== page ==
Incidently there is another species named after Hooker, I. hookeri Penny ex G. Don. Although code does not ban such names, it is recommended to the authors not to name a species within a genus after the same person/place.

Thanks a lot for the clarifications. Do you think, I hookeriana and I. kemaonensis may occur in the same locality? If yes, where. What exactly is the distribution range of I. hookeriana?

Although both species have been reported from Kashmir and other parts of Himalayas, but most herbaria (incl. DD, LUCK, CAL) have most specimens labelled as I. kemoanensis. I had checked more than 500 hundred sprecimens in 1972-73 in these herbaria and found that more than 90 per cent specimens were wrongly identified. I could confirm only a few specimens around Kumaon to be really belonging to I. kemoanensis. I wish the members who take photographs of these two species focus on stem legth and length of perianth tube, which are very different in two species.

In my nest visit I will try to find out

Iris hookeriana ?? at enroute Drass J&K, – July-PKA-11 : 3 posts by 2 authors. Attachments (4)

Seen this Iris sp. enroute Drass (J&K) at Altitude of approx: 11000ft.
Could this be Iris hookeriana ??
Date/Time: 16-06-2016 / 01:30PM

I think matches with images at Iris hookeriana

Iris species for ID ABAUG2016/19 : 7 posts by 3 authors. 6 images.

This iris was perhaps the highlight of an otherwise very wet and grey day at 2950m just above Triund. I found only a single flower even though there were a few plants on the slope. I can’t say whether the season is coming or is already gone for these. The flower was aromatic and of a deep purple. Could be I. kemaonensis or I. milesii. Please advise.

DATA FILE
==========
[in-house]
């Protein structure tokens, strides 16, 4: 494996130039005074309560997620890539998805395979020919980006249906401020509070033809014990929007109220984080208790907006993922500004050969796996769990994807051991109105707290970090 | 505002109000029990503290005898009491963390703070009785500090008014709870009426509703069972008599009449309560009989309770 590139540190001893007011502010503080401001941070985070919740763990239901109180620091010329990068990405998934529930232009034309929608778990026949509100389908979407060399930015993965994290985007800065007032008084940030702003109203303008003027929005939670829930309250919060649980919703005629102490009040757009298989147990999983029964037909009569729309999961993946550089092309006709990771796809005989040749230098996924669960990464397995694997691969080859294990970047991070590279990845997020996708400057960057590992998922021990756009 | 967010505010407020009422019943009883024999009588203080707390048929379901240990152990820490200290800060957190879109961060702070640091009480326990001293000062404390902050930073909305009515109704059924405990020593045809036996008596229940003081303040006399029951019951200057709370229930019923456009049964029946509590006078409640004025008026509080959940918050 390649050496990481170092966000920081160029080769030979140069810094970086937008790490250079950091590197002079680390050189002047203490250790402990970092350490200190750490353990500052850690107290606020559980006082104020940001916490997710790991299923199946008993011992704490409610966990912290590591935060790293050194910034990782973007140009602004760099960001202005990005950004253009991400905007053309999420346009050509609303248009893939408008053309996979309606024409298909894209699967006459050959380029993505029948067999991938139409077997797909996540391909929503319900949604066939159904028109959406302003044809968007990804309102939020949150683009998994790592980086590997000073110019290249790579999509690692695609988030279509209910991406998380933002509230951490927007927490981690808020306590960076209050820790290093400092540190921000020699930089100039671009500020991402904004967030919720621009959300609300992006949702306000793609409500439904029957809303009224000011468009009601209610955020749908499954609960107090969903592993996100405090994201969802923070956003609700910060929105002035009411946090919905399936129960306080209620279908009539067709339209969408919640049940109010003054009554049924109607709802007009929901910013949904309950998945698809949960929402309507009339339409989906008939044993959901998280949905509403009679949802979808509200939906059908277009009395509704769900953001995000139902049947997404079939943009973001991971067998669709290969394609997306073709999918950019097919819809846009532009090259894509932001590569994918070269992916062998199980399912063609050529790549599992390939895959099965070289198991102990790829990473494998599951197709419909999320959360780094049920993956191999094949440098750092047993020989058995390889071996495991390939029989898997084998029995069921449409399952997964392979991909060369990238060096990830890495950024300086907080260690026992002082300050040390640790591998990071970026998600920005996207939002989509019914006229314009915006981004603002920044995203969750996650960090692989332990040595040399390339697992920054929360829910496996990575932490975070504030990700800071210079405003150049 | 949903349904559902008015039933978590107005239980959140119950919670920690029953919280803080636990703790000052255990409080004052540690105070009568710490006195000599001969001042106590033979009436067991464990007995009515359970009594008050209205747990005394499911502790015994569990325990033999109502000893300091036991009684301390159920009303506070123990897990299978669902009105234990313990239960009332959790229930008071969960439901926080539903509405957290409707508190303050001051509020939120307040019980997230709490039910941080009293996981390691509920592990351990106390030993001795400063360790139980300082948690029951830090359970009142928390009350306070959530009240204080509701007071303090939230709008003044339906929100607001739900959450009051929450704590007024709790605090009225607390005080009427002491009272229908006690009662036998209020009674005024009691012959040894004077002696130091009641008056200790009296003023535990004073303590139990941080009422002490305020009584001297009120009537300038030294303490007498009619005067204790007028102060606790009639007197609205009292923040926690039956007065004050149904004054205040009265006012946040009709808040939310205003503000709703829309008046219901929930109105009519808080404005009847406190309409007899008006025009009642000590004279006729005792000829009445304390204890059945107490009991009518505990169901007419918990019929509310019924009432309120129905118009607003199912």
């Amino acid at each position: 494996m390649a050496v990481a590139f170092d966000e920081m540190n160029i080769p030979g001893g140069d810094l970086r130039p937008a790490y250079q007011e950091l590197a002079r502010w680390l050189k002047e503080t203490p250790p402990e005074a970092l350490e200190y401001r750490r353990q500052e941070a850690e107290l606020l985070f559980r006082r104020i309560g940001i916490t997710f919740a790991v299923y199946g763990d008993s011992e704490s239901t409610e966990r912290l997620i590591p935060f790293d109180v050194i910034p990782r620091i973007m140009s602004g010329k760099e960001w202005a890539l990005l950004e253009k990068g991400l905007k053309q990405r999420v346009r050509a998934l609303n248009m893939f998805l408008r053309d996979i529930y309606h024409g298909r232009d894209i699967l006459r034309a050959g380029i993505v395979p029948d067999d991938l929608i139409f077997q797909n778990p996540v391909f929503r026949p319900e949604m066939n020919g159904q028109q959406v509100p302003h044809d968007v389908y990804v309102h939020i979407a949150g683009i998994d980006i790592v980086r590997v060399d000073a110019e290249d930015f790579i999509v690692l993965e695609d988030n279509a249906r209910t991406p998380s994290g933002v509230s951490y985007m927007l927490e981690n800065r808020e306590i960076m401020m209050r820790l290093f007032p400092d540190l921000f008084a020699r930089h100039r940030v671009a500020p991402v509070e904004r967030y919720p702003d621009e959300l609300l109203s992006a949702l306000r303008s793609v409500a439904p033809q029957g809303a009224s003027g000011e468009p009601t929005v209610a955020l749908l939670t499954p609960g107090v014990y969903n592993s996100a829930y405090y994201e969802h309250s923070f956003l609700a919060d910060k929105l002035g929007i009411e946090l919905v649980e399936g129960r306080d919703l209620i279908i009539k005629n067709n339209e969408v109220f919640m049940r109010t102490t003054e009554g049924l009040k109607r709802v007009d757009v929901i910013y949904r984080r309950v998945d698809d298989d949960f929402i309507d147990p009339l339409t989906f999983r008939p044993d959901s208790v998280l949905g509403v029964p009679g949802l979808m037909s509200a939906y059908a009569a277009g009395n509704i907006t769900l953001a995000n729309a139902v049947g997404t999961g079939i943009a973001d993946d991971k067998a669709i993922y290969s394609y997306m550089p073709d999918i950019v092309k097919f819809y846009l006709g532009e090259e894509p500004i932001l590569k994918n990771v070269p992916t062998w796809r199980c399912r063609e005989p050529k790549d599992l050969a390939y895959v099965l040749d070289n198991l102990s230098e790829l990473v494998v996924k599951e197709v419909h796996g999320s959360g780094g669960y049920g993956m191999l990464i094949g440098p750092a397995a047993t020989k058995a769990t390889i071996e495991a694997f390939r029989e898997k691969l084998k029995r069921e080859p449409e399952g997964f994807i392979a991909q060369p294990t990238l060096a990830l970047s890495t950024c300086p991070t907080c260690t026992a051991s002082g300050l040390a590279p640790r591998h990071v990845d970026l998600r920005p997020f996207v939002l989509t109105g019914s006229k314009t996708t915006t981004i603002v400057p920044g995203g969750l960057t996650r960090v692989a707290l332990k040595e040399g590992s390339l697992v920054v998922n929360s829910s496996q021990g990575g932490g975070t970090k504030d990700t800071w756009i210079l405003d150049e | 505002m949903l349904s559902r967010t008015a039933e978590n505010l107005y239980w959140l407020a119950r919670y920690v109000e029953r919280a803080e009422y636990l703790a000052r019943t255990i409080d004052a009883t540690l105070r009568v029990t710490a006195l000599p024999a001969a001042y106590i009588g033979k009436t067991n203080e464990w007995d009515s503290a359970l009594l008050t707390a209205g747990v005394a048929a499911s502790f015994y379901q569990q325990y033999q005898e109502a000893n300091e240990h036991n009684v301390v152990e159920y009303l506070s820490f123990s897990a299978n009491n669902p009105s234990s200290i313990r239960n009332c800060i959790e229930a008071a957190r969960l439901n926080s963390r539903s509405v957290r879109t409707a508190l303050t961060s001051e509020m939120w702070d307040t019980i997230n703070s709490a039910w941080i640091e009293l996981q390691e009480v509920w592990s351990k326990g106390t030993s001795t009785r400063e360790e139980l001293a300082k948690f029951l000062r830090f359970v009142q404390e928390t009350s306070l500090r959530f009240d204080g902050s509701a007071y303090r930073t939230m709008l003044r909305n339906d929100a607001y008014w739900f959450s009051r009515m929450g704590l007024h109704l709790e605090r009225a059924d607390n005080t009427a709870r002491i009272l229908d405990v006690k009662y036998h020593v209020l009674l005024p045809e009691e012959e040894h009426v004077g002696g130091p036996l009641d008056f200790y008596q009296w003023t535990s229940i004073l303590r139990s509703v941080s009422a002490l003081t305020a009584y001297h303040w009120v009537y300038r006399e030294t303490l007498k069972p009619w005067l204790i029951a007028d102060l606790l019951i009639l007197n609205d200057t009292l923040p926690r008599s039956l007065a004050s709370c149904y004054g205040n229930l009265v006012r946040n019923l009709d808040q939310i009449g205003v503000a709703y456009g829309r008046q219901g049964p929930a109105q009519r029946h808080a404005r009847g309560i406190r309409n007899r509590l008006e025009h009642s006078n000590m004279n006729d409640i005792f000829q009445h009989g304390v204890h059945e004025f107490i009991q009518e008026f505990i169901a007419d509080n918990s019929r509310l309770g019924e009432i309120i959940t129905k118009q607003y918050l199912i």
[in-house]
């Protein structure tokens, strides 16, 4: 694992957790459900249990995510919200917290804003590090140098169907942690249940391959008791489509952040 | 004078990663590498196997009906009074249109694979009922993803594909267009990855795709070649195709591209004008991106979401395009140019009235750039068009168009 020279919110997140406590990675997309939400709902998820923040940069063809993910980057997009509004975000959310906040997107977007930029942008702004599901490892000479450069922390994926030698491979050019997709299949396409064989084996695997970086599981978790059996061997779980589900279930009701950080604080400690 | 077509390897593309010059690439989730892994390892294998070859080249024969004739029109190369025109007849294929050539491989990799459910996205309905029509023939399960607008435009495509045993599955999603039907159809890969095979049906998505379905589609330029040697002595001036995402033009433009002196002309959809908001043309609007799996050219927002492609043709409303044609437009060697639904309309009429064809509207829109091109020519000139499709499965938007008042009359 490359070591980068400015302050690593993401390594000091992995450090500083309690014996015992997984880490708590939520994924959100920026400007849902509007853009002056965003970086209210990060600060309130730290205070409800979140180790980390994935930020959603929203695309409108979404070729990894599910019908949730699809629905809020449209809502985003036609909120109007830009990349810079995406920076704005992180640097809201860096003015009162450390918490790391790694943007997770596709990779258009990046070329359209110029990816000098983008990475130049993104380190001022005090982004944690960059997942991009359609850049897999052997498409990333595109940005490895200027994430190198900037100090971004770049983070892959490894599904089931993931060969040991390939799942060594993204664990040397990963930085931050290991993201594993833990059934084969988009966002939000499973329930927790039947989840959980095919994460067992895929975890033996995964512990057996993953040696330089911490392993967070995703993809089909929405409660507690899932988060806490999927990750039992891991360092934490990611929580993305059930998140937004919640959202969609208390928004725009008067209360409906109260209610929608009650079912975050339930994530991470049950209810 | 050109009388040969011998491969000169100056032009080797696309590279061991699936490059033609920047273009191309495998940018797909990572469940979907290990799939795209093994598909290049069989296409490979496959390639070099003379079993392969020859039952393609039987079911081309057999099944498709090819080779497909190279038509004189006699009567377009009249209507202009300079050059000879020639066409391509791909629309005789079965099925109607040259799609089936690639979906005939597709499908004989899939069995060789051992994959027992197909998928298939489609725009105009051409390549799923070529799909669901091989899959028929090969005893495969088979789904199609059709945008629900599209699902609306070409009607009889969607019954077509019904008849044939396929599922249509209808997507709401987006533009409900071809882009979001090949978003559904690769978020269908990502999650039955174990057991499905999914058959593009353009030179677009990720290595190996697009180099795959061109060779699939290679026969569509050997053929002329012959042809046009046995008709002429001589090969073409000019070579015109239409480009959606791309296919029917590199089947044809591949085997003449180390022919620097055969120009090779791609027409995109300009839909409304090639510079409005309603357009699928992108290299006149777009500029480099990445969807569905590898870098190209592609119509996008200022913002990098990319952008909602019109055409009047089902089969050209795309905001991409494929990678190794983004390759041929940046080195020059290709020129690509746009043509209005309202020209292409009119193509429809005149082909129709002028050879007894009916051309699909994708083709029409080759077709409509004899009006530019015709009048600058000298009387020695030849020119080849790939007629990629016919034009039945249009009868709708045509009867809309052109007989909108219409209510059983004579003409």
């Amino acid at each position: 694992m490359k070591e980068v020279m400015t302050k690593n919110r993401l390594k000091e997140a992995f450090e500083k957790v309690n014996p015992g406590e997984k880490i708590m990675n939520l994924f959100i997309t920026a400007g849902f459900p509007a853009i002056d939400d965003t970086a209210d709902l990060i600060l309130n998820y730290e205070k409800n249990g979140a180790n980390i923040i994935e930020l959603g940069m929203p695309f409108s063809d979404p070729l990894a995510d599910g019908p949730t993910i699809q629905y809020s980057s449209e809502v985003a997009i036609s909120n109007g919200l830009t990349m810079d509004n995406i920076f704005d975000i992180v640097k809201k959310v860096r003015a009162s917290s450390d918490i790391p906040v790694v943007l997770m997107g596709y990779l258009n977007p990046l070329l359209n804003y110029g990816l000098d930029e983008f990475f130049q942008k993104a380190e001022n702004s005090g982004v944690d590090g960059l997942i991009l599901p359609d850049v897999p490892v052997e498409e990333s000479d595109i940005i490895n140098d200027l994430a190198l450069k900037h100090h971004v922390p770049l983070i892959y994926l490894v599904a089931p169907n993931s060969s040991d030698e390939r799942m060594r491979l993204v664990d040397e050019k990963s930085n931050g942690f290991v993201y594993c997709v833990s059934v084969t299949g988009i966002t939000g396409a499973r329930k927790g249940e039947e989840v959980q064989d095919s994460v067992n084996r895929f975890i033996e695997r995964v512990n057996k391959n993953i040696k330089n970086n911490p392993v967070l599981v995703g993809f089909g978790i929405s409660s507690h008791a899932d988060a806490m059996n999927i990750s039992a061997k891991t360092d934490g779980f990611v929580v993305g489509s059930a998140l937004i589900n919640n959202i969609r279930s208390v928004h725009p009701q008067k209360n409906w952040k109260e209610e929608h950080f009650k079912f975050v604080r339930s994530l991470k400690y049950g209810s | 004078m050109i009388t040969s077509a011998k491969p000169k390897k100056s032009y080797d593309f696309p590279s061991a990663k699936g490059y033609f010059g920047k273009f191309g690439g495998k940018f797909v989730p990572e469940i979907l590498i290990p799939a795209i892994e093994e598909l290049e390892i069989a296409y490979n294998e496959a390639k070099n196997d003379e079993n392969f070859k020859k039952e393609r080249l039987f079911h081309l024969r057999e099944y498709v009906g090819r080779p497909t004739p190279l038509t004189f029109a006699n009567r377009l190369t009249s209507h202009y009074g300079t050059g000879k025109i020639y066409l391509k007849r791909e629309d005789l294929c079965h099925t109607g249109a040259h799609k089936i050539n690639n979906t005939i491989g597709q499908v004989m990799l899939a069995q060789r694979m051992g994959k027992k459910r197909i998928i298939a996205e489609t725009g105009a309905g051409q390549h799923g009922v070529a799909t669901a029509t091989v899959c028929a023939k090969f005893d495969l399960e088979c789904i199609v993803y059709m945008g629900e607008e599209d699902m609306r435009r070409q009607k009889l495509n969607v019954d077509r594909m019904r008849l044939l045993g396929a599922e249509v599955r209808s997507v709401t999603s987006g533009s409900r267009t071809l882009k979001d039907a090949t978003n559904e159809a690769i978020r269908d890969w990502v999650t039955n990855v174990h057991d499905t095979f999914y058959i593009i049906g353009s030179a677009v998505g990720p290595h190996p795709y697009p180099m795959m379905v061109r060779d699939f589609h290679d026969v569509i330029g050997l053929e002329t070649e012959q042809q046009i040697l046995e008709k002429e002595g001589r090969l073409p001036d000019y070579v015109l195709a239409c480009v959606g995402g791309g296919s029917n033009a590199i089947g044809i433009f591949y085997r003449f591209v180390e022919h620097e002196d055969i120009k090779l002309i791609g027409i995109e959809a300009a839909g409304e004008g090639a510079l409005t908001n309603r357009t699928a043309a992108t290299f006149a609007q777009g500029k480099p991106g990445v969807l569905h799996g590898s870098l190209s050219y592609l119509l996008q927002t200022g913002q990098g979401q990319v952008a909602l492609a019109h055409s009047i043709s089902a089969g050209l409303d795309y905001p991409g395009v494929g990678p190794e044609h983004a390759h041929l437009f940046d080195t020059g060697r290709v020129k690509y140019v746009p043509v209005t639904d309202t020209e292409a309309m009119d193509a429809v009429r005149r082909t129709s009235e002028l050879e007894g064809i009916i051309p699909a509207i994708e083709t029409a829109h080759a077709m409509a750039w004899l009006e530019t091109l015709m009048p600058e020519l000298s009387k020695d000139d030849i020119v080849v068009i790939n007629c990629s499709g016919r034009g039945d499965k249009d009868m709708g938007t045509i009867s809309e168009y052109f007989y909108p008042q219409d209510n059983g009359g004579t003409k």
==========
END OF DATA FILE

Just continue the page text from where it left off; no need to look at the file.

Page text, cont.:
Above Triund, HP
06 August 2016.

Is it not Iris hookeriana. beautiful pictures

Thank you … It does appear closer to I. hookeriana. But it is also close to I. kemaonensis. I am not familiar with this family and do not know what exactly separates the two.

I think if you check in efi site, you may find something

Thank you … I was in the process of doing so. Col. Collett says I. kumaonensis [sic.] has stems ‘4-12 in, usually tufted’ and does not include I. hookeriana in his book. I am including comparative photos from Oleg Polunin and Adam Stainton’s Flowers of the Himalaya to show my confusion.
… comment of efi clarifies the confusion. According to his distinction between the two species, my sample would be I. hookeriana as … has suggested.


Following advice from …, it has been decided that members will be able to view the images I submit better, if I re-size them as ‘Large Documents’ rather than compress, as I was doing previously.
As a ‘Britisher’ I am marking the festive period in the UK by sending images of selected plants from: Part I Kashmir; Part II Ladakh; Part III Himachal Pradesh; Part IV Nepal to celebrate the mountain flora of the Himalaya – and, hopefully, inspire members to take LOTS of photos